Still, it's a little disturbing how cavalierly the show just gambled with the sanity of their first booted contestant here, all for some nebulous quest to "explore how much they really want it." It's one thing to mess with contestants' expectations about the structure of the game. It's quite another thing to break them. Let's hope they got away with it.
Editing in bad faith: Extinction vs. the fanbase
If the reaction to Keith's episode-ending dilemma is any indication, we're in for a brutal season of fans loudly berating the contestants on social media. Keith prayed over his decision to depart for either Extinction or Ponderosa, a scene that echoed Davie's similar quest for divine guidance over whether to play the (dumb) idol-extending game late last season in David vs. Goliath. That would be fine, but it wasn't really presented that way. That's because coming as it did at the end of the episode, the editors decided to cut to the credits, cliffhanger-style, rather than show which path Keith chose.
This was a questionable choice that borders on bad taste. It transformed a moment in which Keith was leaning on his faith for wisdom, and flipped it around to imply he was about to commit a mortal sin to Survivor fans: "quitting." Anyone who would even consider accepting the vote's outcome and leaving the game will be viewed that way. For proof, look no further than Probst's own words, where he chipperly gave this reaction to anyone who dares select the "your game is over" option on the decision tree: "Okay, we cast wrong. We should have never put you on the show. Rest assured you’ll never be coming back."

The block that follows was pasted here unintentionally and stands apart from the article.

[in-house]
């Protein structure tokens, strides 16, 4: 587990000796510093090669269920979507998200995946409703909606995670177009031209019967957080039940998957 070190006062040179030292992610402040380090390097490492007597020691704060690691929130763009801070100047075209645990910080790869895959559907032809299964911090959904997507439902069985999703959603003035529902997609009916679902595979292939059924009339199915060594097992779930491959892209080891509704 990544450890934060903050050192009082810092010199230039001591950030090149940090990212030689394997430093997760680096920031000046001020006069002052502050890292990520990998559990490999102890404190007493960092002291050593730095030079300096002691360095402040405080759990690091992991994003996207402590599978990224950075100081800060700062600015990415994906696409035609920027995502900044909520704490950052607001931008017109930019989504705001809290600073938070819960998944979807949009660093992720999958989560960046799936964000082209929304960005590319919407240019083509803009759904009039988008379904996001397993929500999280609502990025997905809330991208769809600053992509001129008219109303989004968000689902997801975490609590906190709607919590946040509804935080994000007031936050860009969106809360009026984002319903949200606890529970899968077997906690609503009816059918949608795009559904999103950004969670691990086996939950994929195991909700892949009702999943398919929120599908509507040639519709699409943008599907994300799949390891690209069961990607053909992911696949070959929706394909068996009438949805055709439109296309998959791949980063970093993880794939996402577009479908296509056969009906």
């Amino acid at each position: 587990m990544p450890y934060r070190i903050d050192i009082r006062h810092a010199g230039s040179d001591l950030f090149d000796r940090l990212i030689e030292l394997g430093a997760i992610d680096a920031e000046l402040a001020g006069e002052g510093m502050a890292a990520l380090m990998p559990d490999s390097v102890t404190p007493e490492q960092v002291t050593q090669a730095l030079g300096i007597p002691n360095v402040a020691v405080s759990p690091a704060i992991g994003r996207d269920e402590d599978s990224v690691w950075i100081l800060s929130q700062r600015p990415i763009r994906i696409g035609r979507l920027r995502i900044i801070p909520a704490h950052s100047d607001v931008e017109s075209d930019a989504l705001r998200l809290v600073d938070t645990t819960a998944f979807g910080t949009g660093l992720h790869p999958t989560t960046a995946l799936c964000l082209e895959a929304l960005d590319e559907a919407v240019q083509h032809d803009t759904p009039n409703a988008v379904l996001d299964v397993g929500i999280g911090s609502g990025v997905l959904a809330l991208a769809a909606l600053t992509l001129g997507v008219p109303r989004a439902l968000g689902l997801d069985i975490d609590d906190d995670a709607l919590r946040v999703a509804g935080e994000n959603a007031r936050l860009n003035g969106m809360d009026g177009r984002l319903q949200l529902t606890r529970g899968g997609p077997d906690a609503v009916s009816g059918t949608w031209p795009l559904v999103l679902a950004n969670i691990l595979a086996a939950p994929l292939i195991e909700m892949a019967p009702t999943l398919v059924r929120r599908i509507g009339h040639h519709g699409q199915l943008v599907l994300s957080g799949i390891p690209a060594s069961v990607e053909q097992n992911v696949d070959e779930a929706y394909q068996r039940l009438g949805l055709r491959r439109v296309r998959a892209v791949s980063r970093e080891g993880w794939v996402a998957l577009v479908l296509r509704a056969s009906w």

And that's what's so worrisome about the Edge of Extinction twist, and the patronizing, condescending manner in which Probst has presented it. Sure, we get Probst's point if someone can't even be bothered to find out what's behind the mysterious new "grab a torch" choice on Day 6. But what happens later in the game? Let's imagine someone spends two full weeks (as in 14 days, not two episodes) on Edge of Extinction, with no food. They're weak, they can't think straight. Let's say the merge has already happened, another contestant has re-entered the game, and this starving ex-contestant can now say with confidence that they're unlikely to win their way back at the next (final) opportunity. If they do the rational thing and raise the sail, joining the jury, will the host and fans also lambaste them for quitting?
Maybe? Hopefully not, but who knows? Now let's pretend someone who has been in the game the whole time gets voted out at around the same spot. Say they've also had minimal food (bad luck on all the team rewards, etc.), and learned about how Extinction works from the person who re-entered at the merge, so they can confidently assess that they won't personally be winning their way back into the game the next time. At the signpost, they pick Ponderosa, and a seat on the jury, over further futile starvation and misery. How will that person be treated?
Chances are, they'll be widely ridiculed, and a good portion of Survivor twitter (and facebook) will react with livid screams of "That person took a spot that could have been mine!" and will otherwise go on to make Big Brother fans look like genteel, tea-sipping dandies.